Blockbuster Inc. said yesterday that it would change how it promotes its "No Late Fees" policy to make sure customers know they may incur some charges if they keep videotapes, DVDs or games seven days beyond their due dates.
In a settlement with 47 states and the District of Columbia, the nation's largest movie-rental chain also said it would offer refunds to aggrieved customers who were charged fees under the policy that went into effect on Jan. 1.
Blockbuster promoted a "No Late Fees" policy but some states found it to be misleading.
(Ron Heflin -- AP)
Without admitting wrongdoing, the company also agreed to pay the states a total of $630,000 to cover investigative costs and lawyer fees.
When Blockbuster introduced the policy, Chairman John F. Antioco said it was the "biggest and most important customer benefit we've ever offered" because it would eliminate the biggest source of customer dissatisfaction.
However, the program drew the immediate attention of state attorneys general even though few complaints were filed. "As soon as we saw the ads, we knew that there was something there that was too good to be true," said Jan Margosian, a spokeswoman for the Oregon attorney general's office. "We didn't even need complaints."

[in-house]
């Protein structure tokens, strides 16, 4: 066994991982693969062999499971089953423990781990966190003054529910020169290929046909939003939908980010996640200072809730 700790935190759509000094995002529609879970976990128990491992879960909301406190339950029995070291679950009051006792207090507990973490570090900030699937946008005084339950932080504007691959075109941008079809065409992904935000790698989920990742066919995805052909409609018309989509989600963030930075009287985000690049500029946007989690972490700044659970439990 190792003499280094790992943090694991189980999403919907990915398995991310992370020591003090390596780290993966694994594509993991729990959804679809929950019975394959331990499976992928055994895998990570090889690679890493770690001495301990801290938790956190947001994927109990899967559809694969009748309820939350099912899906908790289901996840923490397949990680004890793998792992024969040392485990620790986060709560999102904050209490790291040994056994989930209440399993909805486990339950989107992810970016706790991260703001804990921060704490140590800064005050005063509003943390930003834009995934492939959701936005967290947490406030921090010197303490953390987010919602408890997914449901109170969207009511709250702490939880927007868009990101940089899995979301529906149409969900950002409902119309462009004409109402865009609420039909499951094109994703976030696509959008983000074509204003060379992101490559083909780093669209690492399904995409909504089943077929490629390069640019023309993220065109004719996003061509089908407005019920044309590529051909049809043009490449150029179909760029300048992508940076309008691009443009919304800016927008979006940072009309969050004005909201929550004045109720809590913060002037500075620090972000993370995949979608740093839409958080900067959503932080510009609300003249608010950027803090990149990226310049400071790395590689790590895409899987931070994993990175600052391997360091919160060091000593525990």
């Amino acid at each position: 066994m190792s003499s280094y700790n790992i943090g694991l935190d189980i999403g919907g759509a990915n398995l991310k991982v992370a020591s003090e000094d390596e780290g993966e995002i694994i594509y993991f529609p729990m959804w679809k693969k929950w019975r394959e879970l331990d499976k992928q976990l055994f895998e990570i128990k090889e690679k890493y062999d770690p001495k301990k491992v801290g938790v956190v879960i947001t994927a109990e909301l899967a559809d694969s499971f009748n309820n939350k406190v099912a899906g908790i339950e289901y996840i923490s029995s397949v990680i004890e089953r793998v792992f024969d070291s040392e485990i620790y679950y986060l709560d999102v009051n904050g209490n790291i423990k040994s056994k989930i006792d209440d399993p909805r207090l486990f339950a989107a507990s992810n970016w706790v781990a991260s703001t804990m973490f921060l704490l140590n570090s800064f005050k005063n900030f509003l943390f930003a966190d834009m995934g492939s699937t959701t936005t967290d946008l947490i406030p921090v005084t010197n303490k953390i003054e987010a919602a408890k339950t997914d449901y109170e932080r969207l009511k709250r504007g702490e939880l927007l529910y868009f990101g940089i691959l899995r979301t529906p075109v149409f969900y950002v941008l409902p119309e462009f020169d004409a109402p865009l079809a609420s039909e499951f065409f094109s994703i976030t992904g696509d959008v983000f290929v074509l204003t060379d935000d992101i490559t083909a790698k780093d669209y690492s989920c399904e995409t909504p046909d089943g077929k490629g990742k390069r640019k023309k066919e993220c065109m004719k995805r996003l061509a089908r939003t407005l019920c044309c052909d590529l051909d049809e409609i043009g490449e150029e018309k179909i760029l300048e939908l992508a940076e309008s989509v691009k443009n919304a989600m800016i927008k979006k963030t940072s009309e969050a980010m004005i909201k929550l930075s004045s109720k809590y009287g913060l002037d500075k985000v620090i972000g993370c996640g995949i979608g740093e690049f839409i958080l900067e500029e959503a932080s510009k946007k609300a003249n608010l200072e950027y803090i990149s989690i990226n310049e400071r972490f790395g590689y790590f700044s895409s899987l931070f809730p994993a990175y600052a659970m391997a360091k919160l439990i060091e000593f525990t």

The attorneys general alleged that the program was misleading because Blockbuster did not adequately disclose that if customers kept rented videos or games for more than seven days after their due dates, they would be charged the sales price for the overdue items. That could result in a charge of $8 to $20 to a customer's credit card. The charge could be reversed if the item was returned within 30 days, but then a $1.25 restocking fee would be charged.
In settling with the states, Blockbuster agreed to clarify its program through more in-store signs, more details on receipts and on its Web sites. Customers who were charged restocking fees or the sales price of items will be given refunds as long as the items were returned in good condition. Blockbuster said affected customers should fill out complaint forms at their local stores.
Karen Raskopf, a Blockbuster spokeswoman, said the company credits the new fee policy for a significant increase in rental transactions this year. Customers who did not return items by due dates kept them an average two days longer, and only 4 percent were charged the sales price of items, she said.
Vermont, New Hampshire and New Jersey did not participate in the settlement. New Jersey sued Blockbuster last month, saying its new policy was deceptive and fraudulent. That suit is pending.